Now comes a ‘God given occurrence’ without which God’s kingdom on earth would probably not be as it is today. ‘Yahweh spoke to Abram.’ (There are times in the History of Faith when God finds it necessary to make important choices. Another will happen when he speaks to Moses from the burning bush. Yet another will happen on the road to Damascus when he chooses Saul to be his spokesman to the gentiles, and, most important of all, when the Angel Gabriel was sent to the Virgin Mary.) The Bible tells us that God ‘had said’ which gives the impression that the command took place before they left Ur. But if Abram’s father was an idol worshipper how was Abram to know where this command came from and how he should react to it? Whilst it remains a mystery we know that with God nothing is impossible. Perhaps there was a ‘burning bush’ or ‘Damascus’ occurrence which has not been recorded but which left Abram in no doubt. Back to the number seven………God gives Abram a sevenfold promise (1 “I will make you into a great nation.” (2 “I will bless you.” (3 “I will make your name great.” (4 “you will be a blessing.” (5 “I will bless those who bless you.” (6 “whoever curses you I will curse.” and (7 “all peoples on earth will be blessed through you.” God tells Abram “go to the land I will show you.” In all his dealings with God, Abram showed prompt obedience grounded in faith. So he set off with his wife Sarai, and his nephew Lot to Shechem in Canaan. Abram built an altar there. Yahweh appeared to him and said “To your offspring I will give this land.” Through the Sermon on the Mount Jesus made promises to us. It is important that we should know those ‘Blessed are……….’ promises. (Matthew 5:1-12. & Luke 6:20-26. See Page 117) Genesis 12:1-7.


Abram’s Travels


Abram and his wife and servants continued their travels but famine in the land forced them down to Egypt where, because of the waters of the Nile, there were plentiful crops. This occurrence is like a prophesy of Jacob and his eleven sons joining Joseph in Egypt. Genesis 12:8-10.


Abram Lies to Pharaoh


Sarai was very beautiful and Abram was afraid for his life. If the Pharaoh were to add Sarai to his harem he would firstly have to kill her husband. So Abram tells Sarai to pretend that she is his sister. Pharaoh is attracted to Sarai and ‘the woman was taken into Pharaoh’s household’ and he rewards Abram with ‘flocks, oxen, donkeys, and men & women slaves.’ To save Sarai’s honour Yahweh inflicts Pharaoh and his court with a severe plague and Pharaoh realises that Sarai is Abram’s wife. He calls Abram to him and asks him why he has lied? The story reflects a stage of moral development when a lie was considered lawful under certain circumstances. But Egyptian ethics emphasised the importance of absolute truth. Abram was exposed as being a liar, It would seem that he was lucky to get away with his life. But the Pharaoh said “….here is your wife, Take her and go!”. Lies nearly always catch up with us don’t they? To have told a lie is very demeaning. However difficult the truth may be we must stick to it. It saves our consciences from the worry of ‘Will the truth be revealed?’ ‘Will I be found out as a liar?’ Genesis 12:11-20.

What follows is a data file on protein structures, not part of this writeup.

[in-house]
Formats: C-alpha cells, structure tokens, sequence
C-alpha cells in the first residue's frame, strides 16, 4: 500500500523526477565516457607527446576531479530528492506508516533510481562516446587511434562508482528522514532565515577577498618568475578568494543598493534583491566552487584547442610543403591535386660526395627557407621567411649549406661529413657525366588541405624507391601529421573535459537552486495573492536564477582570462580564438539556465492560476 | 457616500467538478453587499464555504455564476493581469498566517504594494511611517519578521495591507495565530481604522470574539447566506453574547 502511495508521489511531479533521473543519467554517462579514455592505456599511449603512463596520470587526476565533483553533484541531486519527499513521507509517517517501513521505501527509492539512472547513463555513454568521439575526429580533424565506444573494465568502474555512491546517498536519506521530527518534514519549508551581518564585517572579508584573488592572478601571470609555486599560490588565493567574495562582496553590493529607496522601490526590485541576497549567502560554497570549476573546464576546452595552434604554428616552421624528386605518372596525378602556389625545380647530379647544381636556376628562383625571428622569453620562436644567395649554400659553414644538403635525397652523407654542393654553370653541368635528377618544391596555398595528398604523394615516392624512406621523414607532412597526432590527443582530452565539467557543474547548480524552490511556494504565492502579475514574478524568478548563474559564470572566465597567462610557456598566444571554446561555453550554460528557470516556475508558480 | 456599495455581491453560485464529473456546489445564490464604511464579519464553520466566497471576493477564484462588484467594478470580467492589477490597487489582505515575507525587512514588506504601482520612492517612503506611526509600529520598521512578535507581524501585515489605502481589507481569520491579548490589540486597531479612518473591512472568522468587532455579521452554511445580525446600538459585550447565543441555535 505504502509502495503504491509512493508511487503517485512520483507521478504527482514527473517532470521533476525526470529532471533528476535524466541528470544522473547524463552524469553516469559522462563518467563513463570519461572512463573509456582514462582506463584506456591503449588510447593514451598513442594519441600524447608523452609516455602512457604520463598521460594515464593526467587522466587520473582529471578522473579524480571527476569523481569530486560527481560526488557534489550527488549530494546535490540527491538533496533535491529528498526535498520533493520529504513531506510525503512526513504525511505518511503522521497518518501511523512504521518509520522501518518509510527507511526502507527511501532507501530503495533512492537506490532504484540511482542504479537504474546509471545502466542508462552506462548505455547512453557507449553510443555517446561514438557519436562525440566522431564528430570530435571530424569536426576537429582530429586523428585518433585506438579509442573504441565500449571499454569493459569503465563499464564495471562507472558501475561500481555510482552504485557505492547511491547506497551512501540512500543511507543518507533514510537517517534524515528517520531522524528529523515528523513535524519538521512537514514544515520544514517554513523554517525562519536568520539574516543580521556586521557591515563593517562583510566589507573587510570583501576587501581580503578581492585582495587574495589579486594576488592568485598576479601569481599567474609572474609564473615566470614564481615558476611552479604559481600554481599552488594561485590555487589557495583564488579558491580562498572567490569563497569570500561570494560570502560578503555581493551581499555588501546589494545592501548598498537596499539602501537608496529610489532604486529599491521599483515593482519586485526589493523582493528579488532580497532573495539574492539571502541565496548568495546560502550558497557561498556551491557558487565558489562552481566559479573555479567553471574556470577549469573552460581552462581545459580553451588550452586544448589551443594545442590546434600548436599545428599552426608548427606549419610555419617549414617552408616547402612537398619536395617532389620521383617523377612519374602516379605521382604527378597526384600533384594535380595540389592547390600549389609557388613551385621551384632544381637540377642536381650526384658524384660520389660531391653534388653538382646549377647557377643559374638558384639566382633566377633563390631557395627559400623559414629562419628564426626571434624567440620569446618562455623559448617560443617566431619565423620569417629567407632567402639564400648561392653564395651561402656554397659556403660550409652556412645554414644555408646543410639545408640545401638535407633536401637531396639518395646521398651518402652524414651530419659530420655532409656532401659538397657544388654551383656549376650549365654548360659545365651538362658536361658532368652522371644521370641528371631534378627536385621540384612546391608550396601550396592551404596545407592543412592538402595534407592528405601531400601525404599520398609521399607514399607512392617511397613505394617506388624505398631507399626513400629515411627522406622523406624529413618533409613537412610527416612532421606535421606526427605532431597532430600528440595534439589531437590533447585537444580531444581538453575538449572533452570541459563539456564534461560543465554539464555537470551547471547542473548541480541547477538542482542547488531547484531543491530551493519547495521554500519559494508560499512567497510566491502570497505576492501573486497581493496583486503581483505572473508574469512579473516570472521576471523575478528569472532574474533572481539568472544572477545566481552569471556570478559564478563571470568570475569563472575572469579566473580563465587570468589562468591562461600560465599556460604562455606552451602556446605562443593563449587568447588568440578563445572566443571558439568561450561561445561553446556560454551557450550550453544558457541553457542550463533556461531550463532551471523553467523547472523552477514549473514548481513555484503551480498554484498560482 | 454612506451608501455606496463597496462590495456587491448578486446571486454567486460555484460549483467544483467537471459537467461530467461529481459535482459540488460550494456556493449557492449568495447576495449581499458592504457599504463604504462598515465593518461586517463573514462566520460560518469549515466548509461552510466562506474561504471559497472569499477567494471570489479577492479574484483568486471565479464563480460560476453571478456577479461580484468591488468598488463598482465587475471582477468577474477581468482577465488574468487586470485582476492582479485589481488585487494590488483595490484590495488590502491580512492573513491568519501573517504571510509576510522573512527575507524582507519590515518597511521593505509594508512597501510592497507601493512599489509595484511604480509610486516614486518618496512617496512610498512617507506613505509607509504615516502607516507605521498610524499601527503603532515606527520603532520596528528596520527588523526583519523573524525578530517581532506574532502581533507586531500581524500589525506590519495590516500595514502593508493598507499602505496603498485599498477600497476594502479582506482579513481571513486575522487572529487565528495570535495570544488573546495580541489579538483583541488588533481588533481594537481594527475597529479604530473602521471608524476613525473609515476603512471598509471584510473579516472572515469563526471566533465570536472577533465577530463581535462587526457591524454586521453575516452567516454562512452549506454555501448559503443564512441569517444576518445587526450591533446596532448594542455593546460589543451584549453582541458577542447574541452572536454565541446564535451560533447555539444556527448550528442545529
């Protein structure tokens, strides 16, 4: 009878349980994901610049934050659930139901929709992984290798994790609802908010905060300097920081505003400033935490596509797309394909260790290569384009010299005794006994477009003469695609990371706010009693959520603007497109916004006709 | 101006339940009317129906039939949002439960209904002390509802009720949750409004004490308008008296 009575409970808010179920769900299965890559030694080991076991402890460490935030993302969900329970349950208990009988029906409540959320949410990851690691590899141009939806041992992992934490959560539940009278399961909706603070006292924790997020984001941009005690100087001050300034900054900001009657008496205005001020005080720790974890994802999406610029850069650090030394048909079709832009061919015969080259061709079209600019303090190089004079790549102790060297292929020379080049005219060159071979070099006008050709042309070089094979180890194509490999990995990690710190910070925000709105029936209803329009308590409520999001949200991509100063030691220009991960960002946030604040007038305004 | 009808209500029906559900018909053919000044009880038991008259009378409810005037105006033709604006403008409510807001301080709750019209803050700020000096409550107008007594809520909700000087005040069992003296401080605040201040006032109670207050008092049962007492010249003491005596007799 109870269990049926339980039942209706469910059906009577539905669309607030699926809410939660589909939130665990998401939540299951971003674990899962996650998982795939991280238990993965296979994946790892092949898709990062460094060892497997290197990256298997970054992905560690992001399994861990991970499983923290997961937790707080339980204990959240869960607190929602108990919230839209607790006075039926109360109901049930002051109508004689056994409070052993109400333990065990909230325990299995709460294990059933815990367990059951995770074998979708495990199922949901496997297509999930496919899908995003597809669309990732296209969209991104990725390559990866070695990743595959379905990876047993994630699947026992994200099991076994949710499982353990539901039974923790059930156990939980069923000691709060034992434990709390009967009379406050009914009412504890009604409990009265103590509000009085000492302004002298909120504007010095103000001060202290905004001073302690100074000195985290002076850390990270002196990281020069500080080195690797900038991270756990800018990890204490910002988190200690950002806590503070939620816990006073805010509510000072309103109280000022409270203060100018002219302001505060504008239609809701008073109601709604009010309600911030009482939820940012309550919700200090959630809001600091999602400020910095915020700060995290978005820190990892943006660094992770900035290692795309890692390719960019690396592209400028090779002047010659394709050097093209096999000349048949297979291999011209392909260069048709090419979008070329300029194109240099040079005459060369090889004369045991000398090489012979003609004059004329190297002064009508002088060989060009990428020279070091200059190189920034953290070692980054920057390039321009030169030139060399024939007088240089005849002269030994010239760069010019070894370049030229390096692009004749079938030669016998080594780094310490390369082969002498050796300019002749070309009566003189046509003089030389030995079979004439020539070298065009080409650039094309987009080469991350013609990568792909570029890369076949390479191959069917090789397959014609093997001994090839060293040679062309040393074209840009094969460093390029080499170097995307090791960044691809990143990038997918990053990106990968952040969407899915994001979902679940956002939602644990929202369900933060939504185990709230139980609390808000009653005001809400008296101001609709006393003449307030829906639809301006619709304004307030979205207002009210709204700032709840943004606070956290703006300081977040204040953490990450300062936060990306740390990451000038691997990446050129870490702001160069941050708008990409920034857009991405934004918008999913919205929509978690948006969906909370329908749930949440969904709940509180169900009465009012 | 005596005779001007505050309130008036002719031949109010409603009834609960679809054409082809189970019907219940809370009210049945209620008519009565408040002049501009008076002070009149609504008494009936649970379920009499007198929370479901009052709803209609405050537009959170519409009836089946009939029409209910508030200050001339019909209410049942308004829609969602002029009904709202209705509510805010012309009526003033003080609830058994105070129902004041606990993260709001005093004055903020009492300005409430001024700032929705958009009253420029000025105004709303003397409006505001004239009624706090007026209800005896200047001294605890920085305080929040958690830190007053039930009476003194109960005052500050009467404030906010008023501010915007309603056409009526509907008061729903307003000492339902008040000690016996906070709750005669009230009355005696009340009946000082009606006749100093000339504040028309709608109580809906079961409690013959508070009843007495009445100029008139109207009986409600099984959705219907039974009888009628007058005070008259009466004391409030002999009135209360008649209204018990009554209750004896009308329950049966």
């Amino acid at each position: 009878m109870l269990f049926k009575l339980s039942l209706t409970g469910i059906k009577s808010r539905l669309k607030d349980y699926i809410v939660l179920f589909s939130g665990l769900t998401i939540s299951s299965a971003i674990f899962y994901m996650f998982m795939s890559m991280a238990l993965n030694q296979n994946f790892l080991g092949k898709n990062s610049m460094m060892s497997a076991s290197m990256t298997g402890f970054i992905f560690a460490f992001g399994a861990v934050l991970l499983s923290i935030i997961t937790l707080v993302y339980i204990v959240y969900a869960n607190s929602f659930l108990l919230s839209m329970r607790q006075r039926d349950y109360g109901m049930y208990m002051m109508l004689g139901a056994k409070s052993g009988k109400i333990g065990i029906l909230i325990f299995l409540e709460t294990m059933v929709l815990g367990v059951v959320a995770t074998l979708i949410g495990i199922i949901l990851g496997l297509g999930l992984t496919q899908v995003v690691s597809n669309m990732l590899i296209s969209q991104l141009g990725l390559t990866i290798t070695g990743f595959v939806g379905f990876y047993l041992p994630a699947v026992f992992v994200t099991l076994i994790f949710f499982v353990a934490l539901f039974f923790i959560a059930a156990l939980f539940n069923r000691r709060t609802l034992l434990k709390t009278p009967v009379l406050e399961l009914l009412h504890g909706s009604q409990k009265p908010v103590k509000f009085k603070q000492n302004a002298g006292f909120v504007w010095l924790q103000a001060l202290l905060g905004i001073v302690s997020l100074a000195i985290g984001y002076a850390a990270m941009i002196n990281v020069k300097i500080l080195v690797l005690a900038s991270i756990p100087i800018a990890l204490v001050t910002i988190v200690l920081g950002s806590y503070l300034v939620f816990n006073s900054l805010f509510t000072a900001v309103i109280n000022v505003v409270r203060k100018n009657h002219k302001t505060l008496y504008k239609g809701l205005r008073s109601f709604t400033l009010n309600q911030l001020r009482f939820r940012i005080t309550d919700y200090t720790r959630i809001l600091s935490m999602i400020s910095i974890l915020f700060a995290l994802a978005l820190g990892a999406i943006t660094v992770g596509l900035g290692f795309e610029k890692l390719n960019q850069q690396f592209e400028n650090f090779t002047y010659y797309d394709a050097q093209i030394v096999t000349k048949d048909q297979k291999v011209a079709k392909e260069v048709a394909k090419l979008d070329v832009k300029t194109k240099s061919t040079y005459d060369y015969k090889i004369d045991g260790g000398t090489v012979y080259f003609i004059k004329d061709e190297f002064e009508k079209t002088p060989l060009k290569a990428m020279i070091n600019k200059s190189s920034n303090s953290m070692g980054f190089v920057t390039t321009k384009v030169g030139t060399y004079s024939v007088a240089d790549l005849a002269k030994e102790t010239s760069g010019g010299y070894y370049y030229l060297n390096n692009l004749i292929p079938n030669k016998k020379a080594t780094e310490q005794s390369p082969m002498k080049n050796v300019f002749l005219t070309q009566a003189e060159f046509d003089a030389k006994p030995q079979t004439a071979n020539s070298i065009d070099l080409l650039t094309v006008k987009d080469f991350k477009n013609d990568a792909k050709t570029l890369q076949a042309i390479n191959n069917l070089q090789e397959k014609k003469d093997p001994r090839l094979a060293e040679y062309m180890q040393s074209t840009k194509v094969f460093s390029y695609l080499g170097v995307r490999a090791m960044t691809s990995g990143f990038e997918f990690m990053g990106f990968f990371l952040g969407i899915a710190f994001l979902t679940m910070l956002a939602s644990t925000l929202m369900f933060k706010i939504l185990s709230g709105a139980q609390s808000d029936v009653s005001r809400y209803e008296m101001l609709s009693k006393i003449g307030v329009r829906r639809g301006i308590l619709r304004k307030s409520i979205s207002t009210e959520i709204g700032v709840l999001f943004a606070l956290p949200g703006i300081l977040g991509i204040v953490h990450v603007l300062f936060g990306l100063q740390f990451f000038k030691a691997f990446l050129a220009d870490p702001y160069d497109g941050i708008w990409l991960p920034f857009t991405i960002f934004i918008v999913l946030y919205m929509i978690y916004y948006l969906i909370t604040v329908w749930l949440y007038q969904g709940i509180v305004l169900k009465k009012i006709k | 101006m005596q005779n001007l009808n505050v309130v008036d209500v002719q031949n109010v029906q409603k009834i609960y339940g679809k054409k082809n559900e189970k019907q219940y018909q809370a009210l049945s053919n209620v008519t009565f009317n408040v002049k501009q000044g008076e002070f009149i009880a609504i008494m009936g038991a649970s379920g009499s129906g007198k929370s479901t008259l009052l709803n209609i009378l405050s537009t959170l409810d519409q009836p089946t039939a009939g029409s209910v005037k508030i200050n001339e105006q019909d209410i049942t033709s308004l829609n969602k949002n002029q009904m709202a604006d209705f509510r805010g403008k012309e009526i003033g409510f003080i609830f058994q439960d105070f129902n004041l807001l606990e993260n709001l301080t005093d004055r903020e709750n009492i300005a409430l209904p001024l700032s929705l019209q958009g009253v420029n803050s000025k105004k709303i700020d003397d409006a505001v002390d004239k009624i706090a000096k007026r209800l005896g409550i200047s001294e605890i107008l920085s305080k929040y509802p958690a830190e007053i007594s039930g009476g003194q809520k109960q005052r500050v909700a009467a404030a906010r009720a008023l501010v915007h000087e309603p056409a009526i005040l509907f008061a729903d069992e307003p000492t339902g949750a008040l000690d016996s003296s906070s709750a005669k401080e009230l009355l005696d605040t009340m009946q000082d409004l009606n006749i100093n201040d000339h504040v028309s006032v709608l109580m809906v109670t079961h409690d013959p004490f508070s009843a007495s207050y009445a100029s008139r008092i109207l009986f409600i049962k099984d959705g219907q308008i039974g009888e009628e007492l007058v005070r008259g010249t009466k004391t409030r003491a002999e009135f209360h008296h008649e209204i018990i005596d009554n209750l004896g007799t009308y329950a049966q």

Abram and Lot


Both Abram and Lot had become very wealthy each having great flocks of cattle and many possessions. A dispute broke out between the herdsmen of Abram and Lot. So that the cattle would have more room to graze they agreed to part. Abram gave Lot the choice of which way to go and he went towards the Jordan plain, pitching his camp on the outskirts of Sodom. Abram settled at Hebron. Lot’s decision put Abram in the land which God would ultimately give to his chosen people. Genesis 13:1-18.